Forgive me, though, for putting an alternative perspective. Trans people are not asking for special privilege, merely the right, alongside every other citizen, to live an ordinary life, unencumbered by all the bad things already described. It should not be rocket science to conclude that we are as entitled to life, liberty and the pursuit of happiness as any other (non-trans) demographic. And that should be an end to the matter.

In fact, although the report gets there under its own steam: much of what it is proposing is already in place, unimplemented, in a strategy put together by trans-friendly Lib Dem Minister, Lynne Featherstone, back in 2011. Much of the rest is tinkering.

Changes to the Gender Recognition Act, for instance, make little difference, as both the need and the demand for formal gender recognition appears to have waned drastically since this legislation was first enacted in 2004.

In the end progress will come not from the passing of more trans-friendly legislation, but from a sea change in social attitudes. The real difference, as far as trans people, whether binary or not are concerned – for women, too – will come when society stops obsessing about gender.

That means welcoming children into the world as people, without rushing to categorise them as this or that gender and allowing young people to develop their own internal sense of gender in their own good time, in place of bombarding them with pink and blue toys. Finally, it involves treating people as people, whatever you may suspect their intimate physiognomy to be.

In such a world, many of the issues facing trans people fade away: not least the issues that attend any so bold as to try to effect a bureaucratic "change" of gender.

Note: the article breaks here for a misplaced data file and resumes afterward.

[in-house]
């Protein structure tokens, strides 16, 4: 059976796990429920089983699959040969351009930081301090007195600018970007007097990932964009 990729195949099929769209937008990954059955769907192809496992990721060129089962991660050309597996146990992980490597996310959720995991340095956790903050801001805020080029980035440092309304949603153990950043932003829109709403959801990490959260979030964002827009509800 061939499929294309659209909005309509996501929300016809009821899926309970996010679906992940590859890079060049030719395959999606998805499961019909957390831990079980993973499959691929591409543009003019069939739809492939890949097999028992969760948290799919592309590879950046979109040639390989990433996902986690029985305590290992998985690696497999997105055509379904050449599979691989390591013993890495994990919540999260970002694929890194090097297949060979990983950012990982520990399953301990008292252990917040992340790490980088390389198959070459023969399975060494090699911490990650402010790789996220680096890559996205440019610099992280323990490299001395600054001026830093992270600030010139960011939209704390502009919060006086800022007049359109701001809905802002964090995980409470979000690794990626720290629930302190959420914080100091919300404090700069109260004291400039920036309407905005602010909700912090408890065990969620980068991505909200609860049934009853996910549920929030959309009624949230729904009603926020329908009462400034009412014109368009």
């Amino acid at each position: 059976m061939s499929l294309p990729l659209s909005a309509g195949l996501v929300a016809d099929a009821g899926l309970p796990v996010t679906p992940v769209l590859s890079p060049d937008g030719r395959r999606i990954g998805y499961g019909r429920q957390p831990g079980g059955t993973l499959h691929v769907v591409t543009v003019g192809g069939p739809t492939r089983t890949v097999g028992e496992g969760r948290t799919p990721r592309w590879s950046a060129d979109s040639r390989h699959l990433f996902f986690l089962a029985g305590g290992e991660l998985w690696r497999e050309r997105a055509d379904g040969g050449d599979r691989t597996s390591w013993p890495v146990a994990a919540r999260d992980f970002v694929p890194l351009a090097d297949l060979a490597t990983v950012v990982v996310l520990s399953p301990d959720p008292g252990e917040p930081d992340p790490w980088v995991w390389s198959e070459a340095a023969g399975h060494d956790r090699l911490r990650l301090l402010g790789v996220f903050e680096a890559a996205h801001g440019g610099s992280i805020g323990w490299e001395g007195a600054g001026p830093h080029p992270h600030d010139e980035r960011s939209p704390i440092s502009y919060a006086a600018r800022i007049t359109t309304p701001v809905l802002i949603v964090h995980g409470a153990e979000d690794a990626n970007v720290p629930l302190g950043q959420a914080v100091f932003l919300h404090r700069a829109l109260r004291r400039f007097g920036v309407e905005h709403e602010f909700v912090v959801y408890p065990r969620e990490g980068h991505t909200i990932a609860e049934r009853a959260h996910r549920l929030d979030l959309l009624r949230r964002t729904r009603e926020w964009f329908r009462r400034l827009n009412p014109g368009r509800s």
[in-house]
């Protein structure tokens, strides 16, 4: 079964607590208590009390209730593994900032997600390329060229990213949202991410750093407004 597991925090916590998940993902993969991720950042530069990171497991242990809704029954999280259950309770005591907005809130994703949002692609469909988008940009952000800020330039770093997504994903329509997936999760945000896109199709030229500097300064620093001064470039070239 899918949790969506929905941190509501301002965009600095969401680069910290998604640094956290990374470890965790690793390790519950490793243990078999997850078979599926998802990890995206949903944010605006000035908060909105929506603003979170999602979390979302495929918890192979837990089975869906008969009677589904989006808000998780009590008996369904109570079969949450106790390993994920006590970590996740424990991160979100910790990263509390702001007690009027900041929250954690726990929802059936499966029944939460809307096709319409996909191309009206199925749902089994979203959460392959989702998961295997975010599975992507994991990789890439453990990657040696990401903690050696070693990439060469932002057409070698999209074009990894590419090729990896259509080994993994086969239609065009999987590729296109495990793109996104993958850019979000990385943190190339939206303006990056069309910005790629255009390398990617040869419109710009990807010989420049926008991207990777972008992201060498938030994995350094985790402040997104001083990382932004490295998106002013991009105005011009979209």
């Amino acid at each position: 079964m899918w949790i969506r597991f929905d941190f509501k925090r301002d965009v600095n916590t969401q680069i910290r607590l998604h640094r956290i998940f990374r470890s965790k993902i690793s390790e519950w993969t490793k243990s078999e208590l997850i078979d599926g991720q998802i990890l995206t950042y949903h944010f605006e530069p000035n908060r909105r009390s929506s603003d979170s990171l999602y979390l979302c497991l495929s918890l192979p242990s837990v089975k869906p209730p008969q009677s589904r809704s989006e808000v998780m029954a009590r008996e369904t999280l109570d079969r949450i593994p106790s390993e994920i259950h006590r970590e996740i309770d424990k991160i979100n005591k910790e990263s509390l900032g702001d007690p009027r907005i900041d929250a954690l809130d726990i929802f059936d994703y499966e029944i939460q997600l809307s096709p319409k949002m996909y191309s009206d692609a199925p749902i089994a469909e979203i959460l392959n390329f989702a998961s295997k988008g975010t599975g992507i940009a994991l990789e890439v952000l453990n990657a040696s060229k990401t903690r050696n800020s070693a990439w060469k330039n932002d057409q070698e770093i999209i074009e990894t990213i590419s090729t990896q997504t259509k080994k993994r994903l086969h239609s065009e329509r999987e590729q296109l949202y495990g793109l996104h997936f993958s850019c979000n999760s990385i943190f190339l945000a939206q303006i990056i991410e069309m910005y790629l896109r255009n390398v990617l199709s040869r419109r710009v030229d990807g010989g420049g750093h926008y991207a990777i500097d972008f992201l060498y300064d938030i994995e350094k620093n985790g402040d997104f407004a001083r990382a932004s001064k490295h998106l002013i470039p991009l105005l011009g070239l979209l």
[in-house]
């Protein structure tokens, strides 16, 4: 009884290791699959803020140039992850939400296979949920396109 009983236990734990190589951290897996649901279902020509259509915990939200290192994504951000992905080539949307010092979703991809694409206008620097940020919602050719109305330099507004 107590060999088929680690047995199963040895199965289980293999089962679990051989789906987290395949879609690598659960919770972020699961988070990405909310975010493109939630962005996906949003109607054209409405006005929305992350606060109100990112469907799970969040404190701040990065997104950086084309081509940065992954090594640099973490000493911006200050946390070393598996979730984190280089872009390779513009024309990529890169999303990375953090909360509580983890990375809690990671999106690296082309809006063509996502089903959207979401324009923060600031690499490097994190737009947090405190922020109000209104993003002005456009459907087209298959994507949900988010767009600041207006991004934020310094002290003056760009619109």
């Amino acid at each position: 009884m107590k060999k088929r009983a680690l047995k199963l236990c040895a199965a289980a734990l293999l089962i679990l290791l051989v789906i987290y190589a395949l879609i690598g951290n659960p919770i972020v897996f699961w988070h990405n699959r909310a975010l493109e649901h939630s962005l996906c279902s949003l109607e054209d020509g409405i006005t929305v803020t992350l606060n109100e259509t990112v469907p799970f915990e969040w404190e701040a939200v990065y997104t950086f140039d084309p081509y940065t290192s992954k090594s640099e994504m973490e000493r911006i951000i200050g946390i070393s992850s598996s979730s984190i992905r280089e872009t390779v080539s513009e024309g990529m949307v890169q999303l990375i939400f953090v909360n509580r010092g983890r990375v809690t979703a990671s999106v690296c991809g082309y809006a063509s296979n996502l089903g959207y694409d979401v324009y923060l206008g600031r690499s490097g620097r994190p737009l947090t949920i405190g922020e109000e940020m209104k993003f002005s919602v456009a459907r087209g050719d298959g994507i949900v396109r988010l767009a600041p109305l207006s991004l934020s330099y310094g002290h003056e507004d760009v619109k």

Because if this report has one major omission, it is the lack of a unifying perspective and the lack of any understanding of what lies behind so much systemic oppression of trans people.

The truth is that existing systems and bureaucracies do not allow for exceptions. In the eyes of the machine, rules are rules and exceptions are an irritating anathema. Trans people don't fit the way that administrative systems have been designed. In a civilised world you'd expect that, in a contest between people and machine, the people would win. All too often the truth is quite the reverse.

Add to that the suspicion of many people in power towards our motives, and their dislike of our challenge to their world view, and the source of many of our woes becomes clear.

From years of working with civil servants on trans issues, my own sad conclusion is clear: while there are many good, honourable progressive individuals in the system, it only takes a small proportion of nay-sayers in order to stop progress in its tracks, or unpick the progress that has already been made.

That, in the end, is the real obstacle to making things better. I do not doubt that the members of the Women and Equalities Committee are well aware of what needs to happen. But producing a report is the easy bit. Only time will tell whether the rest of the system will allow the necessary changes to be pushed through.

Jane Fae is a writer and campaigner. You can follow her on Twitter here.

The opinions in Politics.co.uk's Comment and Analysis section are those of the author and are no reflection of the views of the website or its owners.